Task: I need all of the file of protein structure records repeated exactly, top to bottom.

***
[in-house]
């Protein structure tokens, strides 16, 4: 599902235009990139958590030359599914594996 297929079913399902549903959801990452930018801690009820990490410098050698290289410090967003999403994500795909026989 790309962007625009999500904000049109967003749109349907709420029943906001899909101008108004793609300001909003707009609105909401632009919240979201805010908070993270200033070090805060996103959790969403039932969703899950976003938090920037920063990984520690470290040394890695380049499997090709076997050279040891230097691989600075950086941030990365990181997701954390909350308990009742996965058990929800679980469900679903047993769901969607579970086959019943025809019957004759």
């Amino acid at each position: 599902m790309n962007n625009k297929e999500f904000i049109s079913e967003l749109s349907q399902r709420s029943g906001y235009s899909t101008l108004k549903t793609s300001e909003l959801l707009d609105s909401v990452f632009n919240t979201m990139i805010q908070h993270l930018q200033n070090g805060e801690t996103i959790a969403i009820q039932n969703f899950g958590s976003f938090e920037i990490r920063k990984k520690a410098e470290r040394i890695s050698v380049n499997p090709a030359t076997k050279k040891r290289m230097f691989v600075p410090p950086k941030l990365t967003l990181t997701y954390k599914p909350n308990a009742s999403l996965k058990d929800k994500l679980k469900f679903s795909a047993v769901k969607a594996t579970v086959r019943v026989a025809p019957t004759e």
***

[in-house]
């Protein structure tokens, strides 16, 4: 599902235009990139958590030359599914594996 297929079913399902549903959801990452930018801690009820990490410098050698290289410090967003999403994500795909026989 790309962007625009999500904000049109967003749109349907709420029943906001899909101008108004793609300001909003707009609105909401632009919240979201805010908070993270200033070090805060996103959790969403039932969703899950976003938090920037920063990984520690470290040394890695380049499997090709076997050279040891230097691989600075950086941030990365990181997701954390909350308990009742996965058990929800679980469900679903047993769901969607579970086959019943025809019957004759």
């Amino acid at each position: 599902m790309n962007n625009k297929e999500f904000i049109s079913e967003l749109s349907q399902r709420s029943g906001y235009s899909t101008l108004k549903t793609s300001e909003l959801l707009d609105s909401v990452f632009n919240t979201m990139i805010q908070h993270l930018q200033n070090g805060e801690t996103i959790a969403i009820q039932n969703f899950g958590s976003f938090e920037i990490r920063k990984k520690a410098e470290r040394i890695s050698v380049n499997p090709a030359t076997k050279k040891r290289m230097f691989v600075p410090p950086k941030l990365t967003l990181t997701y954390k599914p909350n308990a009742s999403l996965k058990d929800k994500l679980k469900f679903s795909a047993v769901k969607a594996t579970v086959r019943v026989a025809p019957t004759e």